Composite materials made of glass or carbon fibers are characterized by their low specific weight and outstanding mechanical characteristics. Fiber-reinforced components are already being successfully processed today in industrial mass production. Although the material does have limitations regarding the manufacturing processes that can be used, these can be overcome through the clever use of laser processes.
Having been prevalent in the aerospace industry for many years, fiber-reinforced materials are now being successfully used in numerous other sectors such as automotive construction, medical engineering, and building construction. As a result, the demand for materials and processing methods is also growing fast.
The high-quality mechanical characteristics of fiber-reinforced components stem from a load-adapted composition of polymermatrix and fibers. In order to remove the matrix material close to the surface, the Fraunhofer Institute for Laser Technology ILT developed a method that allows the outer layers of the surrounding polymer matrix to be removed without damaging the underlying fibers.
Exposing carbon-fiber components
Using ultrashort pulsed laser radiation, the matrixmaterial– which usually consists of epoxy resin – can be processed with local and depth-selective ablation and can even be removed completely. An adapted process control allows the surface to be processed in such a way that the adjacent fibers do not suffer any damage. «This is achieved through a local and selective adjustment of laser power and beam guidance» explains Christian Hördemann, scientist at Fraunhofer ILT. As a result, even complex geometries and 3D components can be processed with the laser. «This ability to process surfaces without disturbing the load-oriented processed fibers is especially interesting for the aerospace industry. »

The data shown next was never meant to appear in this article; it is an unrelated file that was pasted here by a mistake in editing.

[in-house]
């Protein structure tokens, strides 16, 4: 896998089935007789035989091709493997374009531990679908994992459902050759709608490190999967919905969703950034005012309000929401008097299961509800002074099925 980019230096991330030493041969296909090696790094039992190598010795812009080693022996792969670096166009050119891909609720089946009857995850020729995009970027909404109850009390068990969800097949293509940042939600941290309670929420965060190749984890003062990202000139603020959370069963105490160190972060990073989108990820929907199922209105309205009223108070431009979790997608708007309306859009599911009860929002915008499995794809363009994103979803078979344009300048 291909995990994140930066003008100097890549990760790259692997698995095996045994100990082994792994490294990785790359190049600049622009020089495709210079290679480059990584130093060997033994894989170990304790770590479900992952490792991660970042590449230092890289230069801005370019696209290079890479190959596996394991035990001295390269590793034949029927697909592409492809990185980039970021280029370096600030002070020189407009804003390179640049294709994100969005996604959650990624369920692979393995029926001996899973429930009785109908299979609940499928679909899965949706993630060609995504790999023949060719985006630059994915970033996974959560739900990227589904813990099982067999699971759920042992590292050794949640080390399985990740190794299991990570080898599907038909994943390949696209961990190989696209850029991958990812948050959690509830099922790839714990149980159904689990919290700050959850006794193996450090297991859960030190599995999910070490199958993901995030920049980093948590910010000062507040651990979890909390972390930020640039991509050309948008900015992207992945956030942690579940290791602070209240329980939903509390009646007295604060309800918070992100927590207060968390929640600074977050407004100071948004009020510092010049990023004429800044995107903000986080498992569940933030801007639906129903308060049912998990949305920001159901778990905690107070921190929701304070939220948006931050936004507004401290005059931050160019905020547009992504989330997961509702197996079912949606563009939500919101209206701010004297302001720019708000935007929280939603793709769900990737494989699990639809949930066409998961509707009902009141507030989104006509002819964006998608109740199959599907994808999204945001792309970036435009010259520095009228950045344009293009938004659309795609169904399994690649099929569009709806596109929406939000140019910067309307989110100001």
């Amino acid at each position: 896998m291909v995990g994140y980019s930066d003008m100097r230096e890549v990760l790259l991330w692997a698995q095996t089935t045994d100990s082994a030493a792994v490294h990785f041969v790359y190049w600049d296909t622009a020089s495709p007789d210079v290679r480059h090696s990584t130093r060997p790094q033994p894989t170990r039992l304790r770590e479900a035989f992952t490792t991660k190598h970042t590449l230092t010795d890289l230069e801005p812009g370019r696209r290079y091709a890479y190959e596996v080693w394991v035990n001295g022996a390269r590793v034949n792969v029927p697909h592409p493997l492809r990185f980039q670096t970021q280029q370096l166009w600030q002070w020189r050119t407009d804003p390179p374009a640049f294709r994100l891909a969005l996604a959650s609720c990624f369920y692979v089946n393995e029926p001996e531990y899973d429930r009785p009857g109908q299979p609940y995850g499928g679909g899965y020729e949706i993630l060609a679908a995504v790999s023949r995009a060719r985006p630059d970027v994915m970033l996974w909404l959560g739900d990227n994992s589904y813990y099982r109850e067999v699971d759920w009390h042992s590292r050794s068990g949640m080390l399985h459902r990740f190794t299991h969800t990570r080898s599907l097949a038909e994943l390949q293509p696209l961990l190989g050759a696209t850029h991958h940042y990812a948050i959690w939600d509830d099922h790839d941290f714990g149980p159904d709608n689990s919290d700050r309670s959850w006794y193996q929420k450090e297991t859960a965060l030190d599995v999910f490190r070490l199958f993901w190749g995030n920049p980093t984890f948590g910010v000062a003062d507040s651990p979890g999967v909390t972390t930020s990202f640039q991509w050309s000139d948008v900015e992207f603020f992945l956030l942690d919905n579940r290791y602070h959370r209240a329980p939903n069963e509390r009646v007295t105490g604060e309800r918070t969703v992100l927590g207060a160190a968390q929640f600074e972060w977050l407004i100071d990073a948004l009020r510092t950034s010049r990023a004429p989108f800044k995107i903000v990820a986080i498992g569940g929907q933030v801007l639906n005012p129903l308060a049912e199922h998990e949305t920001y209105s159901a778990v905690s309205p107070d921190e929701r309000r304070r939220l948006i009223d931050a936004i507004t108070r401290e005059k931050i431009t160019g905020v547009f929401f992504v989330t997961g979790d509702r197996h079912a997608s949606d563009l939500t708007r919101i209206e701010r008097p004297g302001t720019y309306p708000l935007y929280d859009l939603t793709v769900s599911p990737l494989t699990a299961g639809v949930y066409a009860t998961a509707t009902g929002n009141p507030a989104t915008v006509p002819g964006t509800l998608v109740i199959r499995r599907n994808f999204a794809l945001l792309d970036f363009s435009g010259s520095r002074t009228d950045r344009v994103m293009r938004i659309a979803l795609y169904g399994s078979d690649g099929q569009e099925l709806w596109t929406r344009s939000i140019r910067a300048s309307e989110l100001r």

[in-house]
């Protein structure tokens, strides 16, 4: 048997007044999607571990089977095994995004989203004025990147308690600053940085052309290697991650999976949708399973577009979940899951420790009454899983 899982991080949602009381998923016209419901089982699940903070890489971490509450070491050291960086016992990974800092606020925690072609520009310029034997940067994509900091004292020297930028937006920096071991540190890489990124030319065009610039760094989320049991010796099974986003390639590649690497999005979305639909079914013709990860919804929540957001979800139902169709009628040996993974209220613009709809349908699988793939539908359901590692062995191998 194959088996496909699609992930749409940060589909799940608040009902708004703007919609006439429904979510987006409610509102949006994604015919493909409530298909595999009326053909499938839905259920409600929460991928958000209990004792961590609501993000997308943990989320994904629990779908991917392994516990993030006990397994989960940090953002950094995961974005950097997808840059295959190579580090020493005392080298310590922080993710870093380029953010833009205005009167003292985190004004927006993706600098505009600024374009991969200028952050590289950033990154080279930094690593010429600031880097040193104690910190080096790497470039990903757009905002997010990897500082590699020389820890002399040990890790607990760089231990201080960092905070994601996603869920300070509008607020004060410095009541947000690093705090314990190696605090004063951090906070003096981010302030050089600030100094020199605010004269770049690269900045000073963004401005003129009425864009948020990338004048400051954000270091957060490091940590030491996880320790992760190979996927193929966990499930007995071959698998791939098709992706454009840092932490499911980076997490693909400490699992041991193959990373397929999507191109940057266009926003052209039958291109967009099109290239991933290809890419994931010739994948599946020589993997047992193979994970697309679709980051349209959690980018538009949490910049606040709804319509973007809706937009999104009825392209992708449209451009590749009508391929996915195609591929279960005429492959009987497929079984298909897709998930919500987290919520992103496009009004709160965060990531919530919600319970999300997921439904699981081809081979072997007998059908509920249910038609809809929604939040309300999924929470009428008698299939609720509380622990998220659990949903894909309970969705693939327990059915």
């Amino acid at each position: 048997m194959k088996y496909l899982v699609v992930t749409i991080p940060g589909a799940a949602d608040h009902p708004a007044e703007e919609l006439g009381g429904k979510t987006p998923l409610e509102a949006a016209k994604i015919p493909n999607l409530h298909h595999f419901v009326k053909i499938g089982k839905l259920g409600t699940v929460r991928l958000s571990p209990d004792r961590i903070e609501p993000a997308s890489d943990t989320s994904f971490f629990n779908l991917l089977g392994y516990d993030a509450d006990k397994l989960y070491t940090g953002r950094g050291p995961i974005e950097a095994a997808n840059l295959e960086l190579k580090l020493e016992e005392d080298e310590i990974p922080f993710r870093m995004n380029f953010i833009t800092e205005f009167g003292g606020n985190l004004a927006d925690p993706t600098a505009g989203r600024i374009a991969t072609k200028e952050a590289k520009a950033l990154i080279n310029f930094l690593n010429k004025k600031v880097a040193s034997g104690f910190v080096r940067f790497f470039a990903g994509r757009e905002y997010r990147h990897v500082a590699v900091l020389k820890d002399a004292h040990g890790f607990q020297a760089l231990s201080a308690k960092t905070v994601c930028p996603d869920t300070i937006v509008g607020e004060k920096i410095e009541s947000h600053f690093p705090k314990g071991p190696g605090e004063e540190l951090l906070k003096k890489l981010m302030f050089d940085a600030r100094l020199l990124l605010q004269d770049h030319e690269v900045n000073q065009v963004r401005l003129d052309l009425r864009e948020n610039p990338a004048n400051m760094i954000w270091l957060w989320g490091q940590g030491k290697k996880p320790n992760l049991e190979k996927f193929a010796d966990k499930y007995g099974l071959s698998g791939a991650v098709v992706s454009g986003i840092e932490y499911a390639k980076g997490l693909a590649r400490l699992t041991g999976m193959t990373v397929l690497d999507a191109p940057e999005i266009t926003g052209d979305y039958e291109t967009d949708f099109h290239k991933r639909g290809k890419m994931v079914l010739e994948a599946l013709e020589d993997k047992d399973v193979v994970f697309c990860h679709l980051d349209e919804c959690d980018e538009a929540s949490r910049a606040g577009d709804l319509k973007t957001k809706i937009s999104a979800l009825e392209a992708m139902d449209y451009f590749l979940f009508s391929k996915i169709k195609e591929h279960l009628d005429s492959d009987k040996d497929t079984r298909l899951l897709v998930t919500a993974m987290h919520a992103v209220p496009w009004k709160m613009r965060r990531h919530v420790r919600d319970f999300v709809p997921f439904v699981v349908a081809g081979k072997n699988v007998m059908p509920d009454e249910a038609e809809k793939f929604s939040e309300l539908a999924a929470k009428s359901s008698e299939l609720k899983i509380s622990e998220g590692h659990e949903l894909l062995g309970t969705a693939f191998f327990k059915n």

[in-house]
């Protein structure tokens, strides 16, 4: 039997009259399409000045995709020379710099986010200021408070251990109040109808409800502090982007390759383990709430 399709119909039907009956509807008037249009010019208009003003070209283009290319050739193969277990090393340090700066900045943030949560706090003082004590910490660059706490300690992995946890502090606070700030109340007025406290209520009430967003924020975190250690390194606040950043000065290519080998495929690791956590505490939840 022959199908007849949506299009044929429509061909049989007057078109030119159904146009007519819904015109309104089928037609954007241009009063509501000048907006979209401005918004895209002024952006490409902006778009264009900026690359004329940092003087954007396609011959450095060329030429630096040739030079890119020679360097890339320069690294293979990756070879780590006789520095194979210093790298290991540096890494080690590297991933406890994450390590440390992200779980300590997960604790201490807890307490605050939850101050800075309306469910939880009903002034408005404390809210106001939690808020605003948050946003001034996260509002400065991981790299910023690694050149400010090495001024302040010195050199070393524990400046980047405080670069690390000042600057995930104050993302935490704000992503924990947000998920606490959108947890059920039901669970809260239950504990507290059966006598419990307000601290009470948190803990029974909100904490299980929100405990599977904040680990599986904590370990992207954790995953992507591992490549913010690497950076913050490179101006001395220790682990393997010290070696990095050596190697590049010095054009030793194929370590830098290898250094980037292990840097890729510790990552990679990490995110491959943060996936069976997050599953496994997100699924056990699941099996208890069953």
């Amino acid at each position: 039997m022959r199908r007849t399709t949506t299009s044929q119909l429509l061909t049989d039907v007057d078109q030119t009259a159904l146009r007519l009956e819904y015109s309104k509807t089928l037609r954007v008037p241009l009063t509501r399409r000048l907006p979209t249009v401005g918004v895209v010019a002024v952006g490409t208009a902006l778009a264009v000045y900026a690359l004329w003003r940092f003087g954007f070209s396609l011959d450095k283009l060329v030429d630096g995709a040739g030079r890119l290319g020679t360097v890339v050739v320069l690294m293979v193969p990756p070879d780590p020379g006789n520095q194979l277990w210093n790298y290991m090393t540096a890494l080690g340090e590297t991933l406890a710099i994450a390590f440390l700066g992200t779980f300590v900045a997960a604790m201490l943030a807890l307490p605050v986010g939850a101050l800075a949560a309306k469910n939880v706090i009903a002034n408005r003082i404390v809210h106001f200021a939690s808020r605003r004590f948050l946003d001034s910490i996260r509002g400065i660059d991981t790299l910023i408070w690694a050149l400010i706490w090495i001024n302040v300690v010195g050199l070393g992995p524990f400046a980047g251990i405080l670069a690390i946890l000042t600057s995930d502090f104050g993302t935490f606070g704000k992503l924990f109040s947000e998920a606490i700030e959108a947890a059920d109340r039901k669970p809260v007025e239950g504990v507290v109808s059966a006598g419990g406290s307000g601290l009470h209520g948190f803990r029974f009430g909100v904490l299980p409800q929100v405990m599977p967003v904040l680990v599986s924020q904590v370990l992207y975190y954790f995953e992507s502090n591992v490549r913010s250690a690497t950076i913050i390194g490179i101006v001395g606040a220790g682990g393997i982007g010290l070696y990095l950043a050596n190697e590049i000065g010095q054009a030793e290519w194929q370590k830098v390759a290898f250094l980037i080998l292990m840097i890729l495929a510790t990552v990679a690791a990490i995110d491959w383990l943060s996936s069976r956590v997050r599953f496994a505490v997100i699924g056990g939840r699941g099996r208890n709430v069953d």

Joining heterogeneous components and metalizing plastic components using environmental friendly methods
A possible field of application for the new method is in preparing a solid joint between composite materials and adjacent components. In a subsequent step, heterogeneous plastics can be sprayed directly onto the exposed fiber structure, whereby they surround the fibers and can be mated in a form-closed joint. Moreover, the method is also suitable for subsequent work steps using adhesion. For certain applications, CFRP and other plastic components must be coated with conductive layers. Working together with Fraunhofer IST, Fraunhofer ILT developed the method so that plastic components can be supplied with a well-bonded copper layer without using toxic Cr(VI) chemicals. Also a direct metallization is possible. The method is used for highly loaded antenna bodies as well as for chrome plating of decorative lightweight components.